Texas Tech Explosion

Just back from vacation, but the story reported in C&E News by Jyllian Kemsley about the explosion at Texas Tech is surely the story of the moment and clearly must be blogged on. ChemJobber and ChemBark are already on the case (getting them mentions on In the Pipeline).

For summary purposes, the lab where the accident happened is engaged in research into potential bomb threats from terrorists that can be made using common components. From what we can gather at this point, the grad student in question made a batch of nickel hydrazine perchlorate and was crushing it “carefully” in a mortar and pestle to get rid of lumps. He removed his safety glasses to inspect, gave it one last stir and that set it off. He suffered several cuts and lost three fingers.

While it was a tragic event, there are a number of points at which I am agog. The lab professor (Louise Hope-Weeks) had told her group not to make more than 100 mg of any energetic compound; they made 10 grams.

As an aside, I love the term energetic compound, a term really meaning “something prone to blowing up suddenly”.

This grad student Preston Brown had a reputation for risky behavior in the lab, with a negligent attitude. He would apparently carry samples of things he had made around the campus. Surely the professor was aware of this? Surely this is not the behavior of someone who was about to obtain a Ph.D.? This seems to be a common question: why was this guy even in the lab and working with chemicals of this type? I’d add the question that why was this the guy training a younger grad student?

The part that really makes me splutter is that this procedure was done in the open lab without a blast shield. But more, the group apparently did not even have a blast shield. A group that routinely makes potential explosive compounds that does not have the most basic safety equipment? It is truly unbelieveable.

A lot more believeable (though still regretable) is the lack of formal training and the lack of proper recording of work in a lab notebook. It is fairly typical for laboratory training to be ‘on-the-job’, an oral tradition passed down from graduating student to the freshman. For most work, this does succeed, though the teacher should be aware of the potential dangers and that a fresh recruit will not have the twin advantages of familiarity and a honed technique. For potentially explosive compiunds, surely the best approach is to assess the technique of the new student using a less fraught target and once confidence is that is established, more hazardous procedures can be negotiated.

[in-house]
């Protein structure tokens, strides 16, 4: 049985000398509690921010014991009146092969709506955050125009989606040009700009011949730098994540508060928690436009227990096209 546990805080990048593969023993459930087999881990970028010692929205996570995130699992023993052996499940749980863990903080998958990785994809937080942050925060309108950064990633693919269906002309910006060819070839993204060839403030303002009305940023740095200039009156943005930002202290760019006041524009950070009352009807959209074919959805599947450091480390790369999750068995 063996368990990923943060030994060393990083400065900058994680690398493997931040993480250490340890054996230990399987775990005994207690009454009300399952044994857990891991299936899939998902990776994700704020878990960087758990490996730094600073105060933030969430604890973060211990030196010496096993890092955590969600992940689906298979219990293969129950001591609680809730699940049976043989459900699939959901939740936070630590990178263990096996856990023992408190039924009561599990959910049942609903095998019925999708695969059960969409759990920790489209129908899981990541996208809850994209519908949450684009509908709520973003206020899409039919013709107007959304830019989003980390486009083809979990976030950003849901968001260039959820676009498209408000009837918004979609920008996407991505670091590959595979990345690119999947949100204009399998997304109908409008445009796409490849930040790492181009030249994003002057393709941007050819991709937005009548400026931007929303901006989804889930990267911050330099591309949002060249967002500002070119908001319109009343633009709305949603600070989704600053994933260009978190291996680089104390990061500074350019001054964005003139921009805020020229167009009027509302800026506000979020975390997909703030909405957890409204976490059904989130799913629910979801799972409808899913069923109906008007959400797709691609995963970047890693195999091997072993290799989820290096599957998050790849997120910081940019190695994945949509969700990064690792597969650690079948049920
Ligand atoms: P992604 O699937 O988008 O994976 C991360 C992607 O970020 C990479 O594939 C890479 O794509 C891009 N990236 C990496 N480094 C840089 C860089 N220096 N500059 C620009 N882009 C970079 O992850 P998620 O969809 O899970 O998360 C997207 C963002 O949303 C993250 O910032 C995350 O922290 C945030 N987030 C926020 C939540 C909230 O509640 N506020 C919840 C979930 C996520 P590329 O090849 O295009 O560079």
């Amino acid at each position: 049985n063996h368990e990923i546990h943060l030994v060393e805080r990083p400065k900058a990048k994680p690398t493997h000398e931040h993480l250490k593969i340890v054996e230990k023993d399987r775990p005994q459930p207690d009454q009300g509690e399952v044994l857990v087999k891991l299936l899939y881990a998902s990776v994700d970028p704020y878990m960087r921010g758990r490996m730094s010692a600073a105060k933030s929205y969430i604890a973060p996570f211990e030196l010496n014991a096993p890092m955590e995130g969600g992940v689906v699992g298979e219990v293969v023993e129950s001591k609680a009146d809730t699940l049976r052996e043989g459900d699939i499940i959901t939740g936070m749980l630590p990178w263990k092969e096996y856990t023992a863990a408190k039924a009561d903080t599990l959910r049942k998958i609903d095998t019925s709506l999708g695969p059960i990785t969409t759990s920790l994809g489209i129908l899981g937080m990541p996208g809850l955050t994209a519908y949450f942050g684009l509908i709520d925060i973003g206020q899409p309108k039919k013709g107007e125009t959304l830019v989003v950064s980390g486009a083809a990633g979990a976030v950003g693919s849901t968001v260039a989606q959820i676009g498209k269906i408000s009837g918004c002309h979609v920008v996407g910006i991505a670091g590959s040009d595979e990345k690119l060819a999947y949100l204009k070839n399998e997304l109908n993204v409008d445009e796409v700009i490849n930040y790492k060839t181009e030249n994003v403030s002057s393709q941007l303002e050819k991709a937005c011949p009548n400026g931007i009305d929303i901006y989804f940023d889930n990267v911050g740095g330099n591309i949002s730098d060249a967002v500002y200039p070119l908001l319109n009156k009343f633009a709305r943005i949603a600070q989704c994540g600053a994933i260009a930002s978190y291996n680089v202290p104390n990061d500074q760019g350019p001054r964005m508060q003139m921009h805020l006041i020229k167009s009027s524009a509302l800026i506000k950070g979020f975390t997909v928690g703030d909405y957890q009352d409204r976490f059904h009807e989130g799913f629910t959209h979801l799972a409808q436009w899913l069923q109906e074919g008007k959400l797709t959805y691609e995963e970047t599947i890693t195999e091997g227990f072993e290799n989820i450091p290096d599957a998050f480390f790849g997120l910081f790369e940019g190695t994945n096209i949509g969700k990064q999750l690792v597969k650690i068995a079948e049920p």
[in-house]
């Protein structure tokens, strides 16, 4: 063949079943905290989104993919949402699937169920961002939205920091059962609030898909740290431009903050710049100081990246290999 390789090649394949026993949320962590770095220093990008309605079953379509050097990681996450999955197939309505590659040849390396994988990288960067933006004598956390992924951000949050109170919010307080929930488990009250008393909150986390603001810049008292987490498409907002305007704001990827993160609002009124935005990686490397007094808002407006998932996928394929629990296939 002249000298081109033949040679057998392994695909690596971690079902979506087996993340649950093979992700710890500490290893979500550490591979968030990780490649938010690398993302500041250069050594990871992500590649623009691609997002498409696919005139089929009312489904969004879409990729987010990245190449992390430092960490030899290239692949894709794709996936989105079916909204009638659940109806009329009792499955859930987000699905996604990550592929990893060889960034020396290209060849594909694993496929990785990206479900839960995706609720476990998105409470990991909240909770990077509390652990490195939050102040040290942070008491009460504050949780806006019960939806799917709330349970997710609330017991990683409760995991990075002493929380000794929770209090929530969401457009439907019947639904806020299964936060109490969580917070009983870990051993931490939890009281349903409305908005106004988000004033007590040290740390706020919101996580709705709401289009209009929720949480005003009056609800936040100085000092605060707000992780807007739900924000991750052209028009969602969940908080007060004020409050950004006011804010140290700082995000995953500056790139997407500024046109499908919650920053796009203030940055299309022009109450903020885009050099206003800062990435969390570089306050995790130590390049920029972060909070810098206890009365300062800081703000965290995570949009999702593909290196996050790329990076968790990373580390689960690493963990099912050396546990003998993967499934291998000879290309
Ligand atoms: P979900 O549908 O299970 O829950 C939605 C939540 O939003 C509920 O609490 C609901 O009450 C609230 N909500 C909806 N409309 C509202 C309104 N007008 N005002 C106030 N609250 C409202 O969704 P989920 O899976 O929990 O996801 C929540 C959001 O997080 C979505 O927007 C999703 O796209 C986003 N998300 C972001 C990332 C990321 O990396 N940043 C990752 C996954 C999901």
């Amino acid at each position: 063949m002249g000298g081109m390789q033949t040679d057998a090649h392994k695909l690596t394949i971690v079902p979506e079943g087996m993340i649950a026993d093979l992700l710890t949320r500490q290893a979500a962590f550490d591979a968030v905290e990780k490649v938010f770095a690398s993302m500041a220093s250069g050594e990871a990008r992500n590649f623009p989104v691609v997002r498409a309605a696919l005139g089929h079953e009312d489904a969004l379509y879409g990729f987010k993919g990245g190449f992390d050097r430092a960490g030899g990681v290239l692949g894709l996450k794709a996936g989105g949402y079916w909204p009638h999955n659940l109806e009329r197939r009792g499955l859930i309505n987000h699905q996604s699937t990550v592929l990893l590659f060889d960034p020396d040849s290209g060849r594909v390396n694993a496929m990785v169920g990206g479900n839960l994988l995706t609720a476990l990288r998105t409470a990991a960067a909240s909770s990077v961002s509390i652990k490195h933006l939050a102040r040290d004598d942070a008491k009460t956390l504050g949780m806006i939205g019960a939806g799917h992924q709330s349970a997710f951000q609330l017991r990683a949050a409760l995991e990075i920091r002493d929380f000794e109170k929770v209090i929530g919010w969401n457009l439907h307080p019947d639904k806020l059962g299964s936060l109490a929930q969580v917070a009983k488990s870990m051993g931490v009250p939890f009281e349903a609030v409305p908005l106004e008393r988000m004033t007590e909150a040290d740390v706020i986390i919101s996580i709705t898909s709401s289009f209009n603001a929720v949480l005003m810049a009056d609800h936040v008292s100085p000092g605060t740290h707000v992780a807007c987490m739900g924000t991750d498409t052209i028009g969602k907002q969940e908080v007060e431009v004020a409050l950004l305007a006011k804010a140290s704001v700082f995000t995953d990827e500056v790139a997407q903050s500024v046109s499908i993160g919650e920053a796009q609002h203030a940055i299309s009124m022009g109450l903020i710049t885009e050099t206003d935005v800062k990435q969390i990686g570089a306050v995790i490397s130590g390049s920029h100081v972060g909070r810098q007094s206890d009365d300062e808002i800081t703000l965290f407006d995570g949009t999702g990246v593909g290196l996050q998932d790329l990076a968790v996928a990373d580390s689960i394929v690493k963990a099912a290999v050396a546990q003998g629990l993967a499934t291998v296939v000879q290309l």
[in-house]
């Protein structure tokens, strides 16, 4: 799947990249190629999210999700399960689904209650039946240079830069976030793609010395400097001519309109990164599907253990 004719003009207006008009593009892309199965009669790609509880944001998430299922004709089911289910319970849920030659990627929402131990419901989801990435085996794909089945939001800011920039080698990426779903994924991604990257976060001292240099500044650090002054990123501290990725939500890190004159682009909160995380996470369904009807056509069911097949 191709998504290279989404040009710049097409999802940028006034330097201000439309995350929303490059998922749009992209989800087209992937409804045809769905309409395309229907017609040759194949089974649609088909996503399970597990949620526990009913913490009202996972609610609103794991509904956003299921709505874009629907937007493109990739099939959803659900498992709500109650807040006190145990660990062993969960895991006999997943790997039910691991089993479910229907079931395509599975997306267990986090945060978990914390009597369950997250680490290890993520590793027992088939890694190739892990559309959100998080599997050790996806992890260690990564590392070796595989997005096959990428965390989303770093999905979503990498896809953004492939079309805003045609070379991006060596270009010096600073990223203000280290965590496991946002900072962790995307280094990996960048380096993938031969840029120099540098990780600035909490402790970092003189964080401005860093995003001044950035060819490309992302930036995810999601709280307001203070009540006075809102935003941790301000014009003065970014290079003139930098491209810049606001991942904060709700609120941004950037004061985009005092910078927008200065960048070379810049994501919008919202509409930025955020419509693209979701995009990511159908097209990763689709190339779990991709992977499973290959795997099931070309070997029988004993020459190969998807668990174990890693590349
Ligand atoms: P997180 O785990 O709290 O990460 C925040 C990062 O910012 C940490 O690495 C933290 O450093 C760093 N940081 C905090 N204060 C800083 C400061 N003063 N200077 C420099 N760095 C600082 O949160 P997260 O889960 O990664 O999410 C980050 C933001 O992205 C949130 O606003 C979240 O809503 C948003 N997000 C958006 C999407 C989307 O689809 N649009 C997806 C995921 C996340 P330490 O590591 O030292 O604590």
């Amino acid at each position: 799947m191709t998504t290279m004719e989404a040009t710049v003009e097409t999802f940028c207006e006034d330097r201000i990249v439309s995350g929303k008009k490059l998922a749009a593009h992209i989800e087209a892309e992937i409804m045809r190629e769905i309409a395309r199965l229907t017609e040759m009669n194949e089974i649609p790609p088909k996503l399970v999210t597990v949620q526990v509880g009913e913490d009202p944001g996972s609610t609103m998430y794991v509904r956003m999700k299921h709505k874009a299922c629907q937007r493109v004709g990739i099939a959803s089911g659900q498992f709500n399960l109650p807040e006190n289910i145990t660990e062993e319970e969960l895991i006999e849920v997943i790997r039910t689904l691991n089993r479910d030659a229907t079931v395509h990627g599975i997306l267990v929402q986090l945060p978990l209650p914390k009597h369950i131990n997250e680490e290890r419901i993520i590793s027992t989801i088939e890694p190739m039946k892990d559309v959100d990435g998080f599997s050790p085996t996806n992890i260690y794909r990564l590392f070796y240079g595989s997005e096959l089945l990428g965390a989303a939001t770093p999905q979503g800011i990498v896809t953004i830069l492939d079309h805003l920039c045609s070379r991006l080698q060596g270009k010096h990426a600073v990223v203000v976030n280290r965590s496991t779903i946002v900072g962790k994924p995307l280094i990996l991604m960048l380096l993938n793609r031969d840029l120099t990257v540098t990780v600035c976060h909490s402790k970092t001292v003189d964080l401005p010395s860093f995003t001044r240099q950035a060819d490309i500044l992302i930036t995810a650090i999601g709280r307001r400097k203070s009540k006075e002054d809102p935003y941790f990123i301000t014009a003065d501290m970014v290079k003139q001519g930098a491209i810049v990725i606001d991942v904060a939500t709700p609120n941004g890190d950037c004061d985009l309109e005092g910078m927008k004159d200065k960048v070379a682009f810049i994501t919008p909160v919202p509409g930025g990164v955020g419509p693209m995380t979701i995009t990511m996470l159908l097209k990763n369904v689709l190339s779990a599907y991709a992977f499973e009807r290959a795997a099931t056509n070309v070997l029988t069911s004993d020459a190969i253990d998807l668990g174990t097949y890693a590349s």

As for the notebook, a lab notebook is a place for recording your procedures and observations regarding your work and should be in sufficient detail that it can be repeated by one skilled in the art. Which is not to say that I have seen lab notebooks that were primarily made up of post-it notes.

As ChemJobber has noted in his blog, the primary responsibility for the accident has to fall upon the professor. It is her responsibility to ensure that her students are working safely. Her decree that they should make no more than 100 mg was not enforced or even checked. Training was clearly inadequate and that they had got away without an incident clearly made them over-confident. I am still bewildered by the lack of proper safety equipment – again the responsibility of the principal investigator.

There seems to be a culture here that research is hindered by safe practice. That it is a waste of time. I have seen arguments that this is a reason why companies are moving abroad to do chemistry, so that safety standards can be kept lower and the pace of research can be maintained. I despair of this argument. Working safely does not mean working slowly. It is better to do things right, once, than to do them in a rush several times. So many times the short cuts turn out not to be. Well-trained researchers are an asset. Universities are supposed to be producing these researchers, but it seems that they are more interested in their publications and grants than in the welfare of their students.

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This entry was posted in safety.

3 comments on “Texas Tech Explosion

  1. thoricles says:

    “As ChemJobber has noted in his blog, the primary responsibility for the accident has to fall upon the professor. It is her responsibility to ensure that her students are working safely.”

    Wow, fail. She said no more than 100 mg. He makes 10g. It is her fault. The lack of logic here is astounding.

    If I tell you not to put your knob in conc. sulfuric, and you do, is it my fault?

  2. David Perrey says:

    The professor is ultimately responsible for their students.

    Brown had a history of risky behavior, so why was he not under closer scrutiny?

    Or to rephrase your situation: if you give a pyromaniac a match and say only make a small fire, who’s fault is it that they burned down the house?

  3. Former Chemist says:

    This is all-too common in academic chemistry laboratories. Professors turn a blind eye to the poor training and safety and environmental violations committed by their graduate students. The professor IS responsible, in the technical sense and the ethical sense.

    Poor training, lack of accountability, and negligence led to Sheri Sangji at UCLA setting herself on fire with t-butyllithium and killing herself. Her professor, Patrick Harran is now mired in a huge legal battle with OSHA. … and rightfully so.

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